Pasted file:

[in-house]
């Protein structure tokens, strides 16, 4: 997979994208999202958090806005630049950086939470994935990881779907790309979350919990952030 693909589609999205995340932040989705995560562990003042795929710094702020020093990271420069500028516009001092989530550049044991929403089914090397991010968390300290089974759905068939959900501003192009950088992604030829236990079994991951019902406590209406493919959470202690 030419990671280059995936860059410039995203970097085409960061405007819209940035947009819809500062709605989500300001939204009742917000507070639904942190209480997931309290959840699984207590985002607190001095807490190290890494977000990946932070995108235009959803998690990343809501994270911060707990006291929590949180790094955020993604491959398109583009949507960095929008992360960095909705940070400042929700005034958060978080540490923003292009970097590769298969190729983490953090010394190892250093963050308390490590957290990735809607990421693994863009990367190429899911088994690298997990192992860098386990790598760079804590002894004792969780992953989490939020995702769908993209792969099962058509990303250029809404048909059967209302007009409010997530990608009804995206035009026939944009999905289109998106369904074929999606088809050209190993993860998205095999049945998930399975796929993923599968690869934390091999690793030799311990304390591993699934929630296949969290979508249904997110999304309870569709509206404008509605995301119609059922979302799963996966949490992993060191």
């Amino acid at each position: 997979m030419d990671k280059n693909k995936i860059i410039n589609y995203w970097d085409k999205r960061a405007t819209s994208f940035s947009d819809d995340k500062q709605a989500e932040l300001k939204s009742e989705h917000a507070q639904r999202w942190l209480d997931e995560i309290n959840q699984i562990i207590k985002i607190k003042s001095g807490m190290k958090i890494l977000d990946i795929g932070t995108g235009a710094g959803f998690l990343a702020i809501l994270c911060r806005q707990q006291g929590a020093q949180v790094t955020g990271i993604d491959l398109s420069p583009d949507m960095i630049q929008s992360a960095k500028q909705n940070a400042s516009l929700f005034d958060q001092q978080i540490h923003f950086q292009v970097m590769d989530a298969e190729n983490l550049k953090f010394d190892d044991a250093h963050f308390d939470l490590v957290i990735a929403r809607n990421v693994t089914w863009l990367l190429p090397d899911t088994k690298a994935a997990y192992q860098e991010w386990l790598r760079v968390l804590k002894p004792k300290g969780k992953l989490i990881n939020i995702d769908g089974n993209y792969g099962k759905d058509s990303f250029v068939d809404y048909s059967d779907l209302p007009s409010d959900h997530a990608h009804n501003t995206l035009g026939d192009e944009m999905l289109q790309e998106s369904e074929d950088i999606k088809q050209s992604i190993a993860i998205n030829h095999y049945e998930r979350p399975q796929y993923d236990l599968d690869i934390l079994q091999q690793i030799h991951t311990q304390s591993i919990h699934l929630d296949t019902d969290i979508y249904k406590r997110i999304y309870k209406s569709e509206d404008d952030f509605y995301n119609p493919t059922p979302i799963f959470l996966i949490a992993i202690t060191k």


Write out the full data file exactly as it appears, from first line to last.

[in-house]
């Protein structure tokens, strides 16, 4: 997979994208999202958090806005630049950086939470994935990881779907790309979350919990952030 693909589609999205995340932040989705995560562990003042795929710094702020020093990271420069500028516009001092989530550049044991929403089914090397991010968390300290089974759905068939959900501003192009950088992604030829236990079994991951019902406590209406493919959470202690 030419990671280059995936860059410039995203970097085409960061405007819209940035947009819809500062709605989500300001939204009742917000507070639904942190209480997931309290959840699984207590985002607190001095807490190290890494977000990946932070995108235009959803998690990343809501994270911060707990006291929590949180790094955020993604491959398109583009949507960095929008992360960095909705940070400042929700005034958060978080540490923003292009970097590769298969190729983490953090010394190892250093963050308390490590957290990735809607990421693994863009990367190429899911088994690298997990192992860098386990790598760079804590002894004792969780992953989490939020995702769908993209792969099962058509990303250029809404048909059967209302007009409010997530990608009804995206035009026939944009999905289109998106369904074929999606088809050209190993993860998205095999049945998930399975796929993923599968690869934390091999690793030799311990304390591993699934929630296949969290979508249904997110999304309870569709509206404008509605995301119609059922979302799963996966949490992993060191």
């Amino acid at each position: 997979m030419d990671k280059n693909k995936i860059i410039n589609y995203w970097d085409k999205r960061a405007t819209s994208f940035s947009d819809d995340k500062q709605a989500e932040l300001k939204s009742e989705h917000a507070q639904r999202w942190l209480d997931e995560i309290n959840q699984i562990i207590k985002i607190k003042s001095g807490m190290k958090i890494l977000d990946i795929g932070t995108g235009a710094g959803f998690l990343a702020i809501l994270c911060r806005q707990q006291g929590a020093q949180v790094t955020g990271i993604d491959l398109s420069p583009d949507m960095i630049q929008s992360a960095k500028q909705n940070a400042s516009l929700f005034d958060q001092q978080i540490h923003f950086q292009v970097m590769d989530a298969e190729n983490l550049k953090f010394d190892d044991a250093h963050f308390d939470l490590v957290i990735a929403r809607n990421v693994t089914w863009l990367l190429p090397d899911t088994k690298a994935a997990y192992q860098e991010w386990l790598r760079v968390l804590k002894p004792k300290g969780k992953l989490i990881n939020i995702d769908g089974n993209y792969g099962k759905d058509s990303f250029v068939d809404y048909s059967d779907l209302p007009s409010d959900h997530a990608h009804n501003t995206l035009g026939d192009e944009m999905l289109q790309e998106s369904e074929d950088i999606k088809q050209s992604i190993a993860i998205n030829h095999y049945e998930r979350p399975q796929y993923d236990l599968d690869i934390l079994q091999q690793i030799h991951t311990q304390s591993i919990h699934l929630d296949t019902d969290i979508y249904k406590r997110i999304y309870k209406s569709e509206d404008d952030f509605y995301n119609p493919t059922p979302i799963f959470l996966i949490a992993i202690t060191k």